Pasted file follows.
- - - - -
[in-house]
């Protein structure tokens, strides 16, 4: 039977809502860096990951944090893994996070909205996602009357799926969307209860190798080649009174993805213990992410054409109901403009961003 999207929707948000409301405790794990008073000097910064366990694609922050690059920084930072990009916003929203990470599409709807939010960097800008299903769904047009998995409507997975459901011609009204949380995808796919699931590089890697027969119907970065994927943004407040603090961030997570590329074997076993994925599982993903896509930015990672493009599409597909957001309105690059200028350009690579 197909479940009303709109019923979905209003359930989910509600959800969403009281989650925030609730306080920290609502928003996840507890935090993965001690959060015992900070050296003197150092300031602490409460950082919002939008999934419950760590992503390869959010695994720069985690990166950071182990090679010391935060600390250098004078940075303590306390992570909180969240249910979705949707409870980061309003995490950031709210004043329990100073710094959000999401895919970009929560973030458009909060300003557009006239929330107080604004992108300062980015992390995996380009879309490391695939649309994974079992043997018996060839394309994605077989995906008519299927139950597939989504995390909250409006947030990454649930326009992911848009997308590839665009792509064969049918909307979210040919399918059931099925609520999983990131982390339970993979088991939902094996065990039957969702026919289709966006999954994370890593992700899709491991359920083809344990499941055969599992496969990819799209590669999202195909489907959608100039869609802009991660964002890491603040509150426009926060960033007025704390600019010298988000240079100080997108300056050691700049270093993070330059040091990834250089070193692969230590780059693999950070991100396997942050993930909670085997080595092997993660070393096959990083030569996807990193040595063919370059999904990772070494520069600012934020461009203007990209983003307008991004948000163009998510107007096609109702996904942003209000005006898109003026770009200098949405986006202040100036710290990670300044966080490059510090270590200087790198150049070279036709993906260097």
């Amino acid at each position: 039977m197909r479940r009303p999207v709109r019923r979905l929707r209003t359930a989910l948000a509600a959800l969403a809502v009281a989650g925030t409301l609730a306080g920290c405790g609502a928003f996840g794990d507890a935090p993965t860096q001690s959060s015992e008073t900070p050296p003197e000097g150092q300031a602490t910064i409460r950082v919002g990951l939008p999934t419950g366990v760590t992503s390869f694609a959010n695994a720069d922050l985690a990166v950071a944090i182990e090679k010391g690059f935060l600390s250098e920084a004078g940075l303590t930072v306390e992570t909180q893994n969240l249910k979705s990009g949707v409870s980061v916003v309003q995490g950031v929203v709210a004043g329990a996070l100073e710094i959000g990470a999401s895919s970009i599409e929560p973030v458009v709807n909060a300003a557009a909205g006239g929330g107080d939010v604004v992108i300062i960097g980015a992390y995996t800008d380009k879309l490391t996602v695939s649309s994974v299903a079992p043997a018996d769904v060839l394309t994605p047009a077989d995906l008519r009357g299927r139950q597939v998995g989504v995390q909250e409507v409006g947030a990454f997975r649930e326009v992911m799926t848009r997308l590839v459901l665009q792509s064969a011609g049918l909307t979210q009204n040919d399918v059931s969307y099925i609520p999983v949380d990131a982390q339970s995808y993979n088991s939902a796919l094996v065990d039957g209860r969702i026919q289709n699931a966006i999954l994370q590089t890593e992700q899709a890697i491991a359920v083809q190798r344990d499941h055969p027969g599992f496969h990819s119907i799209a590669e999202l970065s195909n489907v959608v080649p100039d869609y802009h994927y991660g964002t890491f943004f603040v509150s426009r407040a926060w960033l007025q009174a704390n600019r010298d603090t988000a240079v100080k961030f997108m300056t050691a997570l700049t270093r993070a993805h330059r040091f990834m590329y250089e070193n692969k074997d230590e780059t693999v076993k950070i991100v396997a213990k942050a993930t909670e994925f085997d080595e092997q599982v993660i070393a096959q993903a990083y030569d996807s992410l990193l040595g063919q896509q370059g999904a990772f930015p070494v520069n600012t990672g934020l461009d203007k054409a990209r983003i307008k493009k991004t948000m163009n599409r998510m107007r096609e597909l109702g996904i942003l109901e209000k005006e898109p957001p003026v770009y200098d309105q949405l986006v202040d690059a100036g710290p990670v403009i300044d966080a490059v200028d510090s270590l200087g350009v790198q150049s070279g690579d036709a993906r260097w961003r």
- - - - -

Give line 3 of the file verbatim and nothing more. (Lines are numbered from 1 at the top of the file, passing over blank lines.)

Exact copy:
């Amino acid at each position: 039977m197909r479940r009303p999207v709109r019923r979905l929707r209003t359930a989910l948000a509600a959800l969403a809502v009281a989650g925030t409301l609730a306080g920290c405790g609502a928003f996840g794990d507890a935090p993965t860096q001690s959060s015992e008073t900070p050296p003197e000097g150092q300031a602490t910064i409460r950082v919002g990951l939008p999934t419950g366990v760590t992503s390869f694609a959010n695994a720069d922050l985690a990166v950071a944090i182990e090679k010391g690059f935060l600390s250098e920084a004078g940075l303590t930072v306390e992570t909180q893994n969240l249910k979705s990009g949707v409870s980061v916003v309003q995490g950031v929203v709210a004043g329990a996070l100073e710094i959000g990470a999401s895919s970009i599409e929560p973030v458009v709807n909060a300003a557009a909205g006239g929330g107080d939010v604004v992108i300062i960097g980015a992390y995996t800008d380009k879309l490391t996602v695939s649309s994974v299903a079992p043997a018996d769904v060839l394309t994605p047009a077989d995906l008519r009357g299927r139950q597939v998995g989504v995390q909250e409507v409006g947030a990454f997975r649930e326009v992911m799926t848009r997308l590839v459901l665009q792509s064969a011609g049918l909307t979210q009204n040919d399918v059931s969307y099925i609520p999983v949380d990131a982390q339970s995808y993979n088991s939902a796919l094996v065990d039957g209860r969702i026919q289709n699931a966006i999954l994370q590089t890593e992700q899709a890697i491991a359920v083809q190798r344990d499941h055969p027969g599992f496969h990819s119907i799209a590669e999202l970065s195909n489907v959608v080649p100039d869609y802009h994927y991660g964002t890491f943004f603040v509150s426009r407040a926060w960033l007025q009174a704390n600019r010298d603090t988000a240079v100080k961030f997108m300056t050691a997570l700049t270093r993070a993805h330059r040091f990834m590329y250089e070193n692969k074997d230590e780059t693999v076993k950070i991100v396997a213990k942050a993930t909670e994925f085997d080595e092997q599982v993660i070393a096959q993903a990083y030569d996807s992410l990193l040595g063919q896509q370059g999904a990772f930015p070494v520069n600012t990672g934020l461009d203007k054409a990209r983003i307008k493009k991004t948000m163009n599409r998510m107007r096609e597909l109702g996904i942003l109901e209000k005006e898109p957001p003026v770009y200098d309105q949405l986006v202040d690059a100036g710290p990670v403009i300044d966080a490059v200028d510090s270590l200087g350009v790198q150049s070279g690579d036709a993906r260097w961003r």